So, for example, we have an innovative finance team that has set up banking, because a lot of these communities are unbanked, and that has massive impact on, in particular, women and whether or not families can be prepared, you know, should there be a bad season or something that you know that they need to have reserves. They've also started working on developing a series of insurance, you know, and community supported insurance, and so the Fish Forever team, as I mentioned, is doing this across the globe. We also have a lands for life team that focuses on regenerative agriculture. And then there is climate culture, which is focused on US behavior change around climate, because, per capita, we are the worst and so we can have, you know, real impact if we can get those numbers down.

0:33:25 - Rachel Murray Well, I'm so glad you brought that last one up, because that's the one that's been sticking in my head, especially, as you know, we're headed toward even more, you know, I think, climate refugees right. So you're talking about supporting communities, but so many of these communities have been impacted by large industrial countries, ours being the worst, if not one of the worst, if not the worst, in many different ways. So I'm so curious how you're doing, how you're supporting that, because I was thinking about the example that you gave about supporting these fishing communities, and that's such a practical thing saying, okay, the dynamite fishing, we're going to support that. But I'm thinking about like, oh well, there's lack of fish and that's largely because there's climate change is like killing all of the fish in the ocean. So how do you support that when there are folks that are like this is naming of my control?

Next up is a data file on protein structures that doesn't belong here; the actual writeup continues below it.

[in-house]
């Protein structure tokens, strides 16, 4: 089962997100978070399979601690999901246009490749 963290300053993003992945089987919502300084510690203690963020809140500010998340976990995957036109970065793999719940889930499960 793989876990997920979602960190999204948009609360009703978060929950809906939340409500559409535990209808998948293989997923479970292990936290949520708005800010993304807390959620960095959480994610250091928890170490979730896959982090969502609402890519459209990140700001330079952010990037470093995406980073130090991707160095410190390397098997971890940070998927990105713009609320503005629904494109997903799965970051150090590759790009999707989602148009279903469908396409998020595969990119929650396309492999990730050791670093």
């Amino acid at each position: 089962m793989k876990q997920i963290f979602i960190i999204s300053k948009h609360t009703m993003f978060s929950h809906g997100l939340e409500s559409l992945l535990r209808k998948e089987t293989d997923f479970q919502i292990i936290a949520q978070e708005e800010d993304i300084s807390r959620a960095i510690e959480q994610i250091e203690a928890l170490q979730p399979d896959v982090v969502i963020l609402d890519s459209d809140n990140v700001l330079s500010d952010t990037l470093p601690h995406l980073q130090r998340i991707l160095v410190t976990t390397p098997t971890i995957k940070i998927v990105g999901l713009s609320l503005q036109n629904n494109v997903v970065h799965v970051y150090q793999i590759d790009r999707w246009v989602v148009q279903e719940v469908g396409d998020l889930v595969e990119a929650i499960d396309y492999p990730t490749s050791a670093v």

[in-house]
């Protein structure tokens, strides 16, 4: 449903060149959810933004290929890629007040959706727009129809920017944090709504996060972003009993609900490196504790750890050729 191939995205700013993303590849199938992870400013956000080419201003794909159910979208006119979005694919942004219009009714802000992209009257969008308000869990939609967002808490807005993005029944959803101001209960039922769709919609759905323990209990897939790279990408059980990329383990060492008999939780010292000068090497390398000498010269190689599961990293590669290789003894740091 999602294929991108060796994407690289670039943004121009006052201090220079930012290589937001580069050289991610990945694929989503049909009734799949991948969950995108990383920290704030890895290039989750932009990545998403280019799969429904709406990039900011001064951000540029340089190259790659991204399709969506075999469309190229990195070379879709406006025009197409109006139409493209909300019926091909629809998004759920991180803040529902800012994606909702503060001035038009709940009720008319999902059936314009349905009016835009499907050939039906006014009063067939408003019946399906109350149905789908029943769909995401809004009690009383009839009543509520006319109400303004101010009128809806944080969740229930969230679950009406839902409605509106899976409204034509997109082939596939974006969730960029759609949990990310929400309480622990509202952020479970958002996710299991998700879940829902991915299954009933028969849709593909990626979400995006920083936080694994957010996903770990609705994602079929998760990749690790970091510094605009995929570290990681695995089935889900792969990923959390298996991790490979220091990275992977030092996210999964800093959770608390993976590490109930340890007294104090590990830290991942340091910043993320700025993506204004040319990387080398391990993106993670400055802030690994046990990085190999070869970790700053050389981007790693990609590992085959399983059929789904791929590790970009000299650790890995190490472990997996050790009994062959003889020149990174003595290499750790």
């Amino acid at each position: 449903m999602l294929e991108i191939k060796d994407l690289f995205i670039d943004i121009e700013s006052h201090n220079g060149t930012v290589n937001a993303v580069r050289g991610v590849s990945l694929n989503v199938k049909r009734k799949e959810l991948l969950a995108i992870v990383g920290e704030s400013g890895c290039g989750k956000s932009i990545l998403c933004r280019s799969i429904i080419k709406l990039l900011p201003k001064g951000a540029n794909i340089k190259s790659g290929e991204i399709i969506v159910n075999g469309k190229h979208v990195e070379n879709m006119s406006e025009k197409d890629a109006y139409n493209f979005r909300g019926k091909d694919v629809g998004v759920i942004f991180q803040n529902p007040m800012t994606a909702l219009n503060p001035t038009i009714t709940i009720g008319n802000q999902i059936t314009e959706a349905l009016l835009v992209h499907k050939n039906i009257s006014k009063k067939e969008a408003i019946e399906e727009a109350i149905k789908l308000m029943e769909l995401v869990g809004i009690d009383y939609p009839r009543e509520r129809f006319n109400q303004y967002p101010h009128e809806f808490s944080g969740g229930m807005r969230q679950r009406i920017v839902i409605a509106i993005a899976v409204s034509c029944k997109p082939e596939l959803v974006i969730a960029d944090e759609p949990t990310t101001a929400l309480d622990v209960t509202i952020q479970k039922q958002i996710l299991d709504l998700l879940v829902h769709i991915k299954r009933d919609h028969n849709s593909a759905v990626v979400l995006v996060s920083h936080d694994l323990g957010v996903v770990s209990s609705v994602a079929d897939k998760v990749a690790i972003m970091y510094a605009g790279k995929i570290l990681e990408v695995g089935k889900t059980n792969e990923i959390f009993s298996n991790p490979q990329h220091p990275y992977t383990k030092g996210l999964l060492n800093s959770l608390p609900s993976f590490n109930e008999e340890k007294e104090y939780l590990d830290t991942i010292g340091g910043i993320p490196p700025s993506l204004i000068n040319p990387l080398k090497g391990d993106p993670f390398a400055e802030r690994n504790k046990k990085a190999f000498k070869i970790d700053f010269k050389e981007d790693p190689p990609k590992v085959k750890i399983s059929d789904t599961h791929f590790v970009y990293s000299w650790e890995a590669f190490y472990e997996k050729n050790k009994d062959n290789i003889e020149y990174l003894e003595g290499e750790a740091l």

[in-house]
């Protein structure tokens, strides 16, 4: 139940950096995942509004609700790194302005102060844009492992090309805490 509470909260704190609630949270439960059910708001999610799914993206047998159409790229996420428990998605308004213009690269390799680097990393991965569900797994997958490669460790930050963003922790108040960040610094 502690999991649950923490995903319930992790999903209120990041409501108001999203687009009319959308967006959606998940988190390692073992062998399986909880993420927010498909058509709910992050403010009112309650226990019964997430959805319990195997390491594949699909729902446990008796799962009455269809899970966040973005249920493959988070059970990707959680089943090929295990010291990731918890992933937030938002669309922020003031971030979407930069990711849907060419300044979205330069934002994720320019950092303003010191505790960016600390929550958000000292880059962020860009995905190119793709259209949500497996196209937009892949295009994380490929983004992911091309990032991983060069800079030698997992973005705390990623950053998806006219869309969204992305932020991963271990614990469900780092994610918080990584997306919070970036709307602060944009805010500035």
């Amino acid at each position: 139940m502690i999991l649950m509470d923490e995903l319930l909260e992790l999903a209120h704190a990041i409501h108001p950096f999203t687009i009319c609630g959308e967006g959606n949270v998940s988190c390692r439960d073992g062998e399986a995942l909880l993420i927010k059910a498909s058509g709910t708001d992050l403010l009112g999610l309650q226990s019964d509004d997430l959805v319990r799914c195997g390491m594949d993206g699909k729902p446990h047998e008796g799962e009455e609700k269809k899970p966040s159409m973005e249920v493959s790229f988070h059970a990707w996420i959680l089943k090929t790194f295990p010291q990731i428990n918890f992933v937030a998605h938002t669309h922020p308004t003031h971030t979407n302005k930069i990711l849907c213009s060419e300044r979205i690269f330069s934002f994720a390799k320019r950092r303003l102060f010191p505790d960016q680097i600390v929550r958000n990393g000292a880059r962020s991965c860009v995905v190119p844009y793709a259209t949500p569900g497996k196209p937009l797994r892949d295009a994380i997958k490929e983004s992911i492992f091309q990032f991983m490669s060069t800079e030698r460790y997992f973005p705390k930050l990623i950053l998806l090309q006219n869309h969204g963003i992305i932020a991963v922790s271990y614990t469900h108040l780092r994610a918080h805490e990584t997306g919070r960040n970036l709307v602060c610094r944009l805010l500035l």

Oh, and I do want to say one other thing. I just love that you sorry, I'm going to let you answer. I promise this is exactly what. This is what Felicia was worried about. She was worried, but one thing I just want to say is I just I always use this when I think about this particular topic is like the George Carlin comment, which you basically refer to by saying you know, we're not protecting the planet. That is just hubris, like the planet's going to be fine. We're the ones that are screwed. So I just wanted to just acknowledge that. Yeah, now I'll put myself back on mute.